“God Saves for Glory” – COVID Era Devotion, Day 38

Brothers and Sisters,

Yesterday I prompted us with this question: What is God’s ultimate goal in saving human beings from sin and death?  In other words, why did Jesus come to die on a cross?  We’re prone to answer that question somewhat glibly – “Jesus died on a cross to save me (or us) from my (our) sins.”  We follow that statement with something like John 3:16 (ESV), “For God so loved the world, that he gave his only Son, that whoever believes in him should not perish but have eternal life.”  Now, it’s not that speaking like this is in any sense wrong.  In fact, it’s wonderfully correct.  But, it’s correct without being sufficient.  It’s correct without going far enough.  To say that Jesus died on a cross to save us from our sins is true, it’s just not true enough.

Why did Jesus die?  What is God’s ultimate goal in saving human beings from his own wrath and our own enslavement to sin?  Let Psalm 79:9 (NASB) give us the answer: “Help us, O God of our salvation, for the glory of Your name; And deliver us and forgive our sins for Your name’s sake.”  Do you see the answers here?  God works salvation for the glory of his name!  He forgives sin for his name’s sake!  The bottom of the cross is not us, but God.  The decisive reason for the cross is not our salvation, but God’s glory.  Read John 17 and consider how Jesus’ language right before the cross reflects this truth.

Now, I must immediately caveat myself.  And the fact that I must do so is the stunning beauty of the gospel message!  My last sentence above suggests a dichotomy, or a distinction, between God’s work to glorify himself and his work to save us; as if one could be without the other.  In fact, there is such a dichotomy; one does exist without the other.  God’s glory is not dependent on his work to save me or anyone else.  He exists apart from, and independent of, anything in all the cosmos, and I add nothing to his essence.  But in practice (if I can speak like this) God has chosen something mind-bogglingly different than holy aloofness.  He determined, in eternity past, to link the experience (the manifestation, the appearance, the enjoyment) of his glory in creation with the life of human beings he would choose to save from their sin against him; people he would rescue from wrath and bondage.  Thus, in practice the God of the universe has so allied himself to me that his glory is at stake in my rescue from sin and death.  The bottom of the cross is God’s glory, but God’s glory involves my rescue.   I cannot truly explain the cross without reference to the glory of God, but I should not presume to consider God’s glory without remembering that Jesus died for me.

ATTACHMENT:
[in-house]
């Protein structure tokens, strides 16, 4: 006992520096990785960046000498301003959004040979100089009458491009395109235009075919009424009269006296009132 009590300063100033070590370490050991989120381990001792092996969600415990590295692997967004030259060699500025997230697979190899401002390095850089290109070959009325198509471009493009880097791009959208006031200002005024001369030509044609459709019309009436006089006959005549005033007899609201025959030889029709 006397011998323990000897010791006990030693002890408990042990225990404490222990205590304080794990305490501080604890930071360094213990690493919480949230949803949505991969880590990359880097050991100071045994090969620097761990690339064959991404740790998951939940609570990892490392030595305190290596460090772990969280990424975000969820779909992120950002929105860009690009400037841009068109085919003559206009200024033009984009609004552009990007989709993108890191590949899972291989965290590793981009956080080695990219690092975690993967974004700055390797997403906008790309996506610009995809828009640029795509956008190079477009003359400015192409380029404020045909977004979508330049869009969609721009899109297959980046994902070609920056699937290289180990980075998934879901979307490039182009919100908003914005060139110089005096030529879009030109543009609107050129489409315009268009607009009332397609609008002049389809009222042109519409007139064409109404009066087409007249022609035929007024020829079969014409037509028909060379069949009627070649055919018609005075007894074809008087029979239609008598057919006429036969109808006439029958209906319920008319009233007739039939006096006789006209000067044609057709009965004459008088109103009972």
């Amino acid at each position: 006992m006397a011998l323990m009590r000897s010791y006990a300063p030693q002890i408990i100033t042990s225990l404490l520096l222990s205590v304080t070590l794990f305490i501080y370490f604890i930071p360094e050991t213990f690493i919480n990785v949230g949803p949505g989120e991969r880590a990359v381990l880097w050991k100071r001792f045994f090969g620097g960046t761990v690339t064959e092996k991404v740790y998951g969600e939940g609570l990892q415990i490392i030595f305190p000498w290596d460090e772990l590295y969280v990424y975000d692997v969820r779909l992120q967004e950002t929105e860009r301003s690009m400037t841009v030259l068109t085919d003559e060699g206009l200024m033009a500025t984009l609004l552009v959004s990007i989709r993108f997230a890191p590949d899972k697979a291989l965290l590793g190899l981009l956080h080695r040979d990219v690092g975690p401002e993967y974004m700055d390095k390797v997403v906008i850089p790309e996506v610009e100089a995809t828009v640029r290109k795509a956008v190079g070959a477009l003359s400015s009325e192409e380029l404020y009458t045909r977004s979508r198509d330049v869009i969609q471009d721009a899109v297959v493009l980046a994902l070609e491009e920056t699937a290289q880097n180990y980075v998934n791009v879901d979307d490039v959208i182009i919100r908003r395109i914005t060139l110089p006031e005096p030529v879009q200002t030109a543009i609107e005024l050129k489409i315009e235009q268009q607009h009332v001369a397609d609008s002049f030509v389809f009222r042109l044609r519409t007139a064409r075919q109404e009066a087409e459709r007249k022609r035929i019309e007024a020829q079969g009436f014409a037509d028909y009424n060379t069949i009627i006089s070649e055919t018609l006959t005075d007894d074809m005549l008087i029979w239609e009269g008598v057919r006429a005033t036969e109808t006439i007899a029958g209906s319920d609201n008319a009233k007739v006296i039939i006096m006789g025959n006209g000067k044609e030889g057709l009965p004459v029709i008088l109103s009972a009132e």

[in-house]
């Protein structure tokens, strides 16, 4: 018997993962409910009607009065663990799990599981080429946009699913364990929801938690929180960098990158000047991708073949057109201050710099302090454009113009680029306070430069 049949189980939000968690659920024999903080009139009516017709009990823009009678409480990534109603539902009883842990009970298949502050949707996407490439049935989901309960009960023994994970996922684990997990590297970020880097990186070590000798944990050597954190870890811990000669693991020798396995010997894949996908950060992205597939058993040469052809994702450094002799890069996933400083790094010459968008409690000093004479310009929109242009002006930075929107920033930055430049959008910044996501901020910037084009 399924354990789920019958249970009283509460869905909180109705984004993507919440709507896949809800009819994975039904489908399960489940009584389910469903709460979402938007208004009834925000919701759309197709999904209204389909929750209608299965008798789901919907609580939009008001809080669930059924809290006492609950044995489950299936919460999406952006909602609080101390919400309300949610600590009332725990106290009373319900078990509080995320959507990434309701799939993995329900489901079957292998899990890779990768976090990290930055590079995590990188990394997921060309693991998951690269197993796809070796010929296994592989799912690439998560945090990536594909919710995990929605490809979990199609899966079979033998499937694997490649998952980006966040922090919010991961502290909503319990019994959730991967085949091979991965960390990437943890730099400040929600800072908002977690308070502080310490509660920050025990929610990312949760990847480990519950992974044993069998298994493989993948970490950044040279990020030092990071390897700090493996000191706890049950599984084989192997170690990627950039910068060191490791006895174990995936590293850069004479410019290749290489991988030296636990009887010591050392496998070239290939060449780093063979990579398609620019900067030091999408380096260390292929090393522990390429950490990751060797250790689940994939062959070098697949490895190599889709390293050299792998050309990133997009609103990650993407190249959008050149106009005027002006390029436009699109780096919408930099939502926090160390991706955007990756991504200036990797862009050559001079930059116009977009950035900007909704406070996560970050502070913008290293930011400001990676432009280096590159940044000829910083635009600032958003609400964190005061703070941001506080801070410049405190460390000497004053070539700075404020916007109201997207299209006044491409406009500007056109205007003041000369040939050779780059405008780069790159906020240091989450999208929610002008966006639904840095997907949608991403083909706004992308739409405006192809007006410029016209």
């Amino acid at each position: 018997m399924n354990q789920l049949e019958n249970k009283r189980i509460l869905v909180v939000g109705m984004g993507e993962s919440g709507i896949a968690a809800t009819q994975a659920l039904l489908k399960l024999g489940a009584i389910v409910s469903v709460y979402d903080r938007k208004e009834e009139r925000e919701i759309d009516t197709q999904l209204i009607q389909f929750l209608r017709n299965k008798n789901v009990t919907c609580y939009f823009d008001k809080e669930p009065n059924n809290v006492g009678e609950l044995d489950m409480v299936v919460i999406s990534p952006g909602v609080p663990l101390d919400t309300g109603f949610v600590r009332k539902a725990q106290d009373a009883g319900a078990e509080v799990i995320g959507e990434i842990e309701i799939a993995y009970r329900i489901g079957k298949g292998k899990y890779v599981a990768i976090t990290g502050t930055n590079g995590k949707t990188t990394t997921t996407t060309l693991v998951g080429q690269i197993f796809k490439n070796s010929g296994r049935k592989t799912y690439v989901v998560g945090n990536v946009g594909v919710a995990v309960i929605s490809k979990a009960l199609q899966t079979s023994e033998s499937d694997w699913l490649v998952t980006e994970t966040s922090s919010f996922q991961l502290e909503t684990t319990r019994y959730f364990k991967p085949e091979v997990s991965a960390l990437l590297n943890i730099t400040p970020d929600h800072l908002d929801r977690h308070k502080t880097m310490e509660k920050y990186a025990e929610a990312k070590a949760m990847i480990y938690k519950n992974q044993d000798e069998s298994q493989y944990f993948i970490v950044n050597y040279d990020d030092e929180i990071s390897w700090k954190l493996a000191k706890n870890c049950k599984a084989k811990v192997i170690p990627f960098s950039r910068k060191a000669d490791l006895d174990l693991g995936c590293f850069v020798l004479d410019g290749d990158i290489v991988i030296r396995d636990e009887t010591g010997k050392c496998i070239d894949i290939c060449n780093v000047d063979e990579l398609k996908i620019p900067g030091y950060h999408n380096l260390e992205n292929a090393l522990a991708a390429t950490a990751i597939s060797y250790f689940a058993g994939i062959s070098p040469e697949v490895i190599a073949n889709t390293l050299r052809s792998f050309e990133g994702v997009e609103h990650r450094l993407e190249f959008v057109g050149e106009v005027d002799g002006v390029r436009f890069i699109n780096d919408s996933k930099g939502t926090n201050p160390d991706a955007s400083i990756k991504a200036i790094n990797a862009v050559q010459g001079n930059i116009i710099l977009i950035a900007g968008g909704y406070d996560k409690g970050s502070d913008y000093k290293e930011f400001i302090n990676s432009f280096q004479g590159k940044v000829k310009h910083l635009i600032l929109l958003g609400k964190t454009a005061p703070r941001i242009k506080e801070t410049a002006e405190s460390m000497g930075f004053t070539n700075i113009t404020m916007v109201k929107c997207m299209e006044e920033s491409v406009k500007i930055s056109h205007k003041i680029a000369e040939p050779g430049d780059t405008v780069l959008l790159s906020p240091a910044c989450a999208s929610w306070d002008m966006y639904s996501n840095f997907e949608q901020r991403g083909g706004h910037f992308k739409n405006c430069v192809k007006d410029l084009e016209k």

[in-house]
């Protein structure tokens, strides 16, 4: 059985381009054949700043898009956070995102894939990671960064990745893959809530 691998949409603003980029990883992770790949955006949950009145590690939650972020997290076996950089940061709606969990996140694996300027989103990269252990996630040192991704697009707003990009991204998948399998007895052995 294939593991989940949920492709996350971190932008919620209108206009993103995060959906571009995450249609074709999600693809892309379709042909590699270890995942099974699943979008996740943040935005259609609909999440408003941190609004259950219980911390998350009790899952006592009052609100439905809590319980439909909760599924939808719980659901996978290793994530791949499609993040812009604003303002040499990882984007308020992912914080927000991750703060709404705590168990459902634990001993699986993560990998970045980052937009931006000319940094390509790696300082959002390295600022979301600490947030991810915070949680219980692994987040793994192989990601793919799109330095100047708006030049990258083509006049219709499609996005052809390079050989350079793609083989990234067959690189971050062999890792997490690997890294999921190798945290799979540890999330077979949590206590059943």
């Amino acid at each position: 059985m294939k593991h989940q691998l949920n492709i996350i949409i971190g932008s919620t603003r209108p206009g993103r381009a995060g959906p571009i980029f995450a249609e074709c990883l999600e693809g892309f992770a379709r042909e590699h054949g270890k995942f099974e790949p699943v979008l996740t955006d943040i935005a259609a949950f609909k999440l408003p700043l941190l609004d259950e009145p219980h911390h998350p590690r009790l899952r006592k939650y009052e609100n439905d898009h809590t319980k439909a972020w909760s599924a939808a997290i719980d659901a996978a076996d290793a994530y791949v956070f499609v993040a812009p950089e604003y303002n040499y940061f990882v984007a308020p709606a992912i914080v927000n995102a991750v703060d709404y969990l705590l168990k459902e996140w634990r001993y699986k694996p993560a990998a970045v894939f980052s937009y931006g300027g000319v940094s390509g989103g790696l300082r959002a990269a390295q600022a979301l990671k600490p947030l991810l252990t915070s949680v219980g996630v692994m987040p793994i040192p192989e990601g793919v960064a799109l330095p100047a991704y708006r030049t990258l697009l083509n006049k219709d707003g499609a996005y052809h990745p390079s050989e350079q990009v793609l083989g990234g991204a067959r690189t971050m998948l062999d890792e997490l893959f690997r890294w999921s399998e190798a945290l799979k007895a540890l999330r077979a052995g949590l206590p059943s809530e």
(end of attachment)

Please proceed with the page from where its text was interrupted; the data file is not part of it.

What love is this that God should condescend to be merciful to me?  I cannot, I do not, deserve such favor.  No, it is all of grace!  No wonder that David exclaims with such amazement in Psalm 8:4-9 (ESV):

“…what is man that you are mindful of him, and the son of man that you care for him?  Yet you have made him a little lower than the heavenly beings and crowned him with glory and honor.  You have given him dominion over the works of your hands; you have put all things under his feet, all sheep and oxen, and also the beasts of the field, the birds of the heavens, and the fish of the sea, whatever passes along the paths of the seas.  O LORD, our Lord, how majestic is your name in all the earth!”

Dear Christian, may you wonder and rejoice at the mystery of your salvation tonight.

In Christ,

P.J.

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